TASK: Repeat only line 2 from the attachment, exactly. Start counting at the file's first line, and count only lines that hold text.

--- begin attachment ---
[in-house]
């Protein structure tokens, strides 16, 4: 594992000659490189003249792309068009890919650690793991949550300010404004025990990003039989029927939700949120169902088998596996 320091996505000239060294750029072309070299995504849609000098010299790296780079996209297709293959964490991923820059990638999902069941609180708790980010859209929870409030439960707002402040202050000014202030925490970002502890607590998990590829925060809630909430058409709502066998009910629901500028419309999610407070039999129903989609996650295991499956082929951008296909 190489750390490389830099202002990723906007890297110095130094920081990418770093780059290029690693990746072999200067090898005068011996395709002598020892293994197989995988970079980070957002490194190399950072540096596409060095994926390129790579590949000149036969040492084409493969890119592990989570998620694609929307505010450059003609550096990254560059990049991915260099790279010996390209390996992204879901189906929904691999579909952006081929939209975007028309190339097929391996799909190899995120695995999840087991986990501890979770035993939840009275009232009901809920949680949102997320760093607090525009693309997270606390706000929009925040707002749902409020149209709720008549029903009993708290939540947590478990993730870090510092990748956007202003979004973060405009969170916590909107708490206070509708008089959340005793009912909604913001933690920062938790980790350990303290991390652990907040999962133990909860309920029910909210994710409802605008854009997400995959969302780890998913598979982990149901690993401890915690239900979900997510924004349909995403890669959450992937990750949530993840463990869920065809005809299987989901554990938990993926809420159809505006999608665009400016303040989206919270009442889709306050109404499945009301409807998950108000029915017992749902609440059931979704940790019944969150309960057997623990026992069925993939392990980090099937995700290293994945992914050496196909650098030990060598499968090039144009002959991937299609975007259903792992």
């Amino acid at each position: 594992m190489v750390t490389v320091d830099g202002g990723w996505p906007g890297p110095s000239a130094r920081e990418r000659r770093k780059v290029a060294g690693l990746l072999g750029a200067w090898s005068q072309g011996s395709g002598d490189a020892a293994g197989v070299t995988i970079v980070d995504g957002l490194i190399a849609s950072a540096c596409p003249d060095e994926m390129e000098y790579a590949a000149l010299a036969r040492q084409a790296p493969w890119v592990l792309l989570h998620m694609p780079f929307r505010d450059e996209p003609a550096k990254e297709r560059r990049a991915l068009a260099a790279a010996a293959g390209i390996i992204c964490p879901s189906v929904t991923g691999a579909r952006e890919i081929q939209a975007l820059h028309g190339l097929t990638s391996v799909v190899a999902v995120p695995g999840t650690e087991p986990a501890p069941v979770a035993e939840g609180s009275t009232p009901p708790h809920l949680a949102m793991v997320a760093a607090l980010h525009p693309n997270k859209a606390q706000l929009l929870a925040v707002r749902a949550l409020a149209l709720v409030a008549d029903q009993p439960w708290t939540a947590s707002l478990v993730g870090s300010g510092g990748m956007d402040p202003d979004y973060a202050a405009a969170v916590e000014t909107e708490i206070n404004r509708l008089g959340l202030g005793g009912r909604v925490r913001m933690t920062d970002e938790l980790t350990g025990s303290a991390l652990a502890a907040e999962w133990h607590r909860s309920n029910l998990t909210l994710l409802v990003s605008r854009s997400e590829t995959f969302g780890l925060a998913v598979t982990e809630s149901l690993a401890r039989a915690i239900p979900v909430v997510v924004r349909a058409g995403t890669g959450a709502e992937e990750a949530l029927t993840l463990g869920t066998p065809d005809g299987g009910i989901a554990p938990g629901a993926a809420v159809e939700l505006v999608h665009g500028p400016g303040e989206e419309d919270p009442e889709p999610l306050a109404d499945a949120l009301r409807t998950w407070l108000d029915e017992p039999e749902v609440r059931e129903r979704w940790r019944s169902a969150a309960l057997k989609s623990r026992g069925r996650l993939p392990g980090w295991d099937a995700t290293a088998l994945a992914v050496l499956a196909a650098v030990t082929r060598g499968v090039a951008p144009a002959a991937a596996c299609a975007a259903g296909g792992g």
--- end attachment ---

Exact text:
């Protein structure tokens, strides 16, 4: 594992000659490189003249792309068009890919650690793991949550300010404004025990990003039989029927939700949120169902088998596996 320091996505000239060294750029072309070299995504849609000098010299790296780079996209297709293959964490991923820059990638999902069941609180708790980010859209929870409030439960707002402040202050000014202030925490970002502890607590998990590829925060809630909430058409709502066998009910629901500028419309999610407070039999129903989609996650295991499956082929951008296909 190489750390490389830099202002990723906007890297110095130094920081990418770093780059290029690693990746072999200067090898005068011996395709002598020892293994197989995988970079980070957002490194190399950072540096596409060095994926390129790579590949000149036969040492084409493969890119592990989570998620694609929307505010450059003609550096990254560059990049991915260099790279010996390209390996992204879901189906929904691999579909952006081929939209975007028309190339097929391996799909190899995120695995999840087991986990501890979770035993939840009275009232009901809920949680949102997320760093607090525009693309997270606390706000929009925040707002749902409020149209709720008549029903009993708290939540947590478990993730870090510092990748956007202003979004973060405009969170916590909107708490206070509708008089959340005793009912909604913001933690920062938790980790350990303290991390652990907040999962133990909860309920029910909210994710409802605008854009997400995959969302780890998913598979982990149901690993401890915690239900979900997510924004349909995403890669959450992937990750949530993840463990869920065809005809299987989901554990938990993926809420159809505006999608665009400016303040989206919270009442889709306050109404499945009301409807998950108000029915017992749902609440059931979704940790019944969150309960057997623990026992069925993939392990980090099937995700290293994945992914050496196909650098030990060598499968090039144009002959991937299609975007259903792992």